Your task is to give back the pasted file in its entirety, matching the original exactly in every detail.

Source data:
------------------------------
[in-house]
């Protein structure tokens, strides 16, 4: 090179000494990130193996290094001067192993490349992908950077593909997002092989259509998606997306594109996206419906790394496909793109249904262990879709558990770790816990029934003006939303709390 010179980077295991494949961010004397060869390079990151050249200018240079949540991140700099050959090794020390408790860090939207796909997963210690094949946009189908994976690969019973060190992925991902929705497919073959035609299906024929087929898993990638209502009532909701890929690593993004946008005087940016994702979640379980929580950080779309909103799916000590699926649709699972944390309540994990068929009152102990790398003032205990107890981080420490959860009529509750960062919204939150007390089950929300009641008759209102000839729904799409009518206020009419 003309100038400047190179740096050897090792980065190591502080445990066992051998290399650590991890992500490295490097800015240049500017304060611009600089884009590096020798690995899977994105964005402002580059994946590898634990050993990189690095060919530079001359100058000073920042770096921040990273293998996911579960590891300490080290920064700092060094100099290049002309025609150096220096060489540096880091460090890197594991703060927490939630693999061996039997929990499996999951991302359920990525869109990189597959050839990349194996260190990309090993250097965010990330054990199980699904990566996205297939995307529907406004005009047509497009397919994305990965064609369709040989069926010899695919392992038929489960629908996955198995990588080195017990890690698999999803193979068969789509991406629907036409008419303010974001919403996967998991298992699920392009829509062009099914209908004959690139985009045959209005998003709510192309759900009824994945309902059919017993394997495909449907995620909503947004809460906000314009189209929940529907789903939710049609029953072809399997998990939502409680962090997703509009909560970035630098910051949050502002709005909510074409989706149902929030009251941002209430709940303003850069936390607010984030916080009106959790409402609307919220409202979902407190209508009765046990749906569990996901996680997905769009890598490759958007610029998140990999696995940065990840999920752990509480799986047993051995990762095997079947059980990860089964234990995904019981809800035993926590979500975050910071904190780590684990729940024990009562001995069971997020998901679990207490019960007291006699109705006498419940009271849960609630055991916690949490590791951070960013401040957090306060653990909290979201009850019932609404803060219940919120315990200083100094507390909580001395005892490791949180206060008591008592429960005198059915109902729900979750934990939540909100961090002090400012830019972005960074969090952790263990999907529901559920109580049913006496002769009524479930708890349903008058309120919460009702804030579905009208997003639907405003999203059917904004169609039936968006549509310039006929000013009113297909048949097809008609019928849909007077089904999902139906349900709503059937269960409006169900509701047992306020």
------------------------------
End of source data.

[in-house]
């Protein structure tokens, strides 16, 4: 090179000494990130193996290094001067192993490349992908950077593909997002092989259509998606997306594109996206419906790394496909793109249904262990879709558990770790816990029934003006939303709390 010179980077295991494949961010004397060869390079990151050249200018240079949540991140700099050959090794020390408790860090939207796909997963210690094949946009189908994976690969019973060190992925991902929705497919073959035609299906024929087929898993990638209502009532909701890929690593993004946008005087940016994702979640379980929580950080779309909103799916000590699926649709699972944390309540994990068929009152102990790398003032205990107890981080420490959860009529509750960062919204939150007390089950929300009641008759209102000839729904799409009518206020009419 003309100038400047190179740096050897090792980065190591502080445990066992051998290399650590991890992500490295490097800015240049500017304060611009600089884009590096020798690995899977994105964005402002580059994946590898634990050993990189690095060919530079001359100058000073920042770096921040990273293998996911579960590891300490080290920064700092060094100099290049002309025609150096220096060489540096880091460090890197594991703060927490939630693999061996039997929990499996999951991302359920990525869109990189597959050839990349194996260190990309090993250097965010990330054990199980699904990566996205297939995307529907406004005009047509497009397919994305990965064609369709040989069926010899695919392992038929489960629908996955198995990588080195017990890690698999999803193979068969789509991406629907036409008419303010974001919403996967998991298992699920392009829509062009099914209908004959690139985009045959209005998003709510192309759900009824994945309902059919017993394997495909449907995620909503947004809460906000314009189209929940529907789903939710049609029953072809399997998990939502409680962090997703509009909560970035630098910051949050502002709005909510074409989706149902929030009251941002209430709940303003850069936390607010984030916080009106959790409402609307919220409202979902407190209508009765046990749906569990996901996680997905769009890598490759958007610029998140990999696995940065990840999920752990509480799986047993051995990762095997079947059980990860089964234990995904019981809800035993926590979500975050910071904190780590684990729940024990009562001995069971997020998901679990207490019960007291006699109705006498419940009271849960609630055991916690949490590791951070960013401040957090306060653990909290979201009850019932609404803060219940919120315990200083100094507390909580001395005892490791949180206060008591008592429960005198059915109902729900979750934990939540909100961090002090400012830019972005960074969090952790263990999907529901559920109580049913006496002769009524479930708890349903008058309120919460009702804030579905009208997003639907405003999203059917904004169609039936968006549509310039006929000013009113297909048949097809008609019928849909007077089904999902139906349900709503059937269960409006169900509701047992306020």